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The Color Purple
SUBJECTS — Literature/U.S.; Literary Devices: motif, theme,
symbol, characterization; U.S./1865 - 1913, 1913 - 1929;
SOCIAL-EMOTIONAL LEARNING — Breaking Out; Self-esteem;
MORAL-ETHICAL EMPHASIS — Respect.
Age: 15+: MPAA Rating-PG-13; Drama; 1985; 154 minutes; Color.
English Language Arts classes: The novel is frequently assigned to students in high school English classes. Shown in conjunction with reading the book, the movie enables students to access difficult text and to conceptualize theme. Through comparison, students can learn how literary techniques such as symbolism, motif, theme, imagery, and characterization are applicable to film. This Learning Guide provides discussion questions and suggested assignments to assist in teaching these lessons.
Social Studies classes: The Color Purple will introduce students to aspects of the lives of African-Americans during the first decades of the 20th century. It will be helpful to round out units on the African-American experience. This Learning Guide focuses on the use of the movie in ELA classes.
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By reading or watching The Color Purple, students will learn about the cultural disparities that shaped the lives of African-Americans in the early 20th century. Most of the events in the story center upon associations among black people rather than the interaction between blacks and whites. It thus reveals African-American culture as more than a reaction to white oppression. Still, racial injustice is an important part of the film as is the triumph of the individual over oppression.
Learning Guide Excerpt
To give you a sense of how our Learning Guides can be used by teachers as lesson plans and by parents to supplement school curriculum or for homeschooling, we have set out below one of the discussion questions in the Learning Guide to The Color Purple.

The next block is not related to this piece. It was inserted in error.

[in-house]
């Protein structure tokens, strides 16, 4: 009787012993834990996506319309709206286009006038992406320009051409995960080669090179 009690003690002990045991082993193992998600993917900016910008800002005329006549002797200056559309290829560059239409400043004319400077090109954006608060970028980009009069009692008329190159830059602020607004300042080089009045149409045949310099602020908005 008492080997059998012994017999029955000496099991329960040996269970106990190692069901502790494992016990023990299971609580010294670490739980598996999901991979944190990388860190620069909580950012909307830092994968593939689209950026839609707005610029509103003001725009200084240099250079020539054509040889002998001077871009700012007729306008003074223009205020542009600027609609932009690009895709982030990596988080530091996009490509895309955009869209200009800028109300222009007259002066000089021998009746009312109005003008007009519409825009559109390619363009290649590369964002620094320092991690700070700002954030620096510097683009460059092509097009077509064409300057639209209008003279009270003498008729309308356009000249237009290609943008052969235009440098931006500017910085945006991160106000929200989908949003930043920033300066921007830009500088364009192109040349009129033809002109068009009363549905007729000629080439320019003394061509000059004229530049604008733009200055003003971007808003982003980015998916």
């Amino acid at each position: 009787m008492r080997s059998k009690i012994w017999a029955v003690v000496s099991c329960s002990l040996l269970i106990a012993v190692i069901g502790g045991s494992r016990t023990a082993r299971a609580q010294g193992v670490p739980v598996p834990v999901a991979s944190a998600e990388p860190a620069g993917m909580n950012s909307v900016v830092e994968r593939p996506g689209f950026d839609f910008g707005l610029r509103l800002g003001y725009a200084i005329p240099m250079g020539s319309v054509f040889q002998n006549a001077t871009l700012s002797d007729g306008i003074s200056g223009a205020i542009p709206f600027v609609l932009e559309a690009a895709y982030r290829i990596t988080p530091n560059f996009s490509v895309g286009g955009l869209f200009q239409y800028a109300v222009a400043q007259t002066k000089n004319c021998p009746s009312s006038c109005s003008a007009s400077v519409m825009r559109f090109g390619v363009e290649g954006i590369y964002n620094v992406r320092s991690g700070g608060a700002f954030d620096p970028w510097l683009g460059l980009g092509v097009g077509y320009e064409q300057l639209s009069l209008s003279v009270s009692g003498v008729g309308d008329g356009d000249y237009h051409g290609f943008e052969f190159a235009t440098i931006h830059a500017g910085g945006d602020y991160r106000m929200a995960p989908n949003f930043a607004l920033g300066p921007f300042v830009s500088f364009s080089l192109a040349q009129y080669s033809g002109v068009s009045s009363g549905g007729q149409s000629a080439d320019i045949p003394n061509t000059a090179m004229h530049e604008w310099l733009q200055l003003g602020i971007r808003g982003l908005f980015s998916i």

Letters are an important motif repeatedly used in this film. The mailbox, with the name "Johnson" painted on its rusty side is shown several times throughout the film. The mail motif becomes a symbol when it is seen as having greater value than simply pointing toward theme. What is the symbolic value of the letters and the mailbox?
Suggested Response: The letters and the mailbox represent communication and contact with the outside world. They are a symbol of the necessity to express oneself in order to live fully. Albert holds back Nettie's letters from Celie, isolating the sisters from one another. This causes a deep loneliness in both women. The discovery of the letters brings hope as Celie learns that her sister is still alive and her children are with Nettie in Africa. The communication helps build the confidence Celie needs to break out of the restrictions and behavior patterns that hold her down.
The Learning Guide to the film The Color Purple contains sections on Benefits of the Movie, Possible Problems, Helpful Background, Discussion Questions, Links to the Internet, and Bridges to Reading. The Discussion Questions are divided into three categories: Subject Matter, Social-Emotional Learning, and Moral-Ethical Emphasis.
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